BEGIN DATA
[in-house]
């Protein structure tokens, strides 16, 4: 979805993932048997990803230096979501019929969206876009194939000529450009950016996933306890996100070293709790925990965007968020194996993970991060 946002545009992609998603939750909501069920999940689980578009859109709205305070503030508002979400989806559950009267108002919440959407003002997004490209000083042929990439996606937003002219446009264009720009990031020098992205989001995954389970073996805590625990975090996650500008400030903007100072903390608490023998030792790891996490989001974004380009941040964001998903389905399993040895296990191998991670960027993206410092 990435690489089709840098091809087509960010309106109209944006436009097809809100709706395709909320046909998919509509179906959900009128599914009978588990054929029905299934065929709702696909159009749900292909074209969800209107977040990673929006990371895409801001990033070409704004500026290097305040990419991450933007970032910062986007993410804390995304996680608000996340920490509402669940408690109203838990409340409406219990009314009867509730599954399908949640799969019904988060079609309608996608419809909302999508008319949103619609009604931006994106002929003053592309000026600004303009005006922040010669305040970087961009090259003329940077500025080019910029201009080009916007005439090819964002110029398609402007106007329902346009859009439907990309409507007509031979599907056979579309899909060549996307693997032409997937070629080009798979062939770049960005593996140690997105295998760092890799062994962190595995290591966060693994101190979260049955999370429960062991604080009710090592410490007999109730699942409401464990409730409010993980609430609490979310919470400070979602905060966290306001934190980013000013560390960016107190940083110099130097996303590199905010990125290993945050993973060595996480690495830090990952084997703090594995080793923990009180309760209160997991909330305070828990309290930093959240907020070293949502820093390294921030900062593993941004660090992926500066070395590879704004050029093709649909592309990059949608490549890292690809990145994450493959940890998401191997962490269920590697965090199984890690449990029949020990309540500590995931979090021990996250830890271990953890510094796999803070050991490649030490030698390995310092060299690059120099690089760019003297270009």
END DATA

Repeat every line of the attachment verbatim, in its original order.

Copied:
[in-house]
């Protein structure tokens, strides 16, 4: 979805993932048997990803230096979501019929969206876009194939000529450009950016996933306890996100070293709790925990965007968020194996993970991060 946002545009992609998603939750909501069920999940689980578009859109709205305070503030508002979400989806559950009267108002919440959407003002997004490209000083042929990439996606937003002219446009264009720009990031020098992205989001995954389970073996805590625990975090996650500008400030903007100072903390608490023998030792790891996490989001974004380009941040964001998903389905399993040895296990191998991670960027993206410092 990435690489089709840098091809087509960010309106109209944006436009097809809100709706395709909320046909998919509509179906959900009128599914009978588990054929029905299934065929709702696909159009749900292909074209969800209107977040990673929006990371895409801001990033070409704004500026290097305040990419991450933007970032910062986007993410804390995304996680608000996340920490509402669940408690109203838990409340409406219990009314009867509730599954399908949640799969019904988060079609309608996608419809909302999508008319949103619609009604931006994106002929003053592309000026600004303009005006922040010669305040970087961009090259003329940077500025080019910029201009080009916007005439090819964002110029398609402007106007329902346009859009439907990309409507007509031979599907056979579309899909060549996307693997032409997937070629080009798979062939770049960005593996140690997105295998760092890799062994962190595995290591966060693994101190979260049955999370429960062991604080009710090592410490007999109730699942409401464990409730409010993980609430609490979310919470400070979602905060966290306001934190980013000013560390960016107190940083110099130097996303590199905010990125290993945050993973060595996480690495830090990952084997703090594995080793923990009180309760209160997991909330305070828990309290930093959240907020070293949502820093390294921030900062593993941004660090992926500066070395590879704004050029093709649909592309990059949608490549890292690809990145994450493959940890998401191997962490269920590697965090199984890690449990029949020990309540500590995931979090021990996250830890271990953890510094796999803070050991490649030490030698390995310092060299690059120099690089760019003297270009």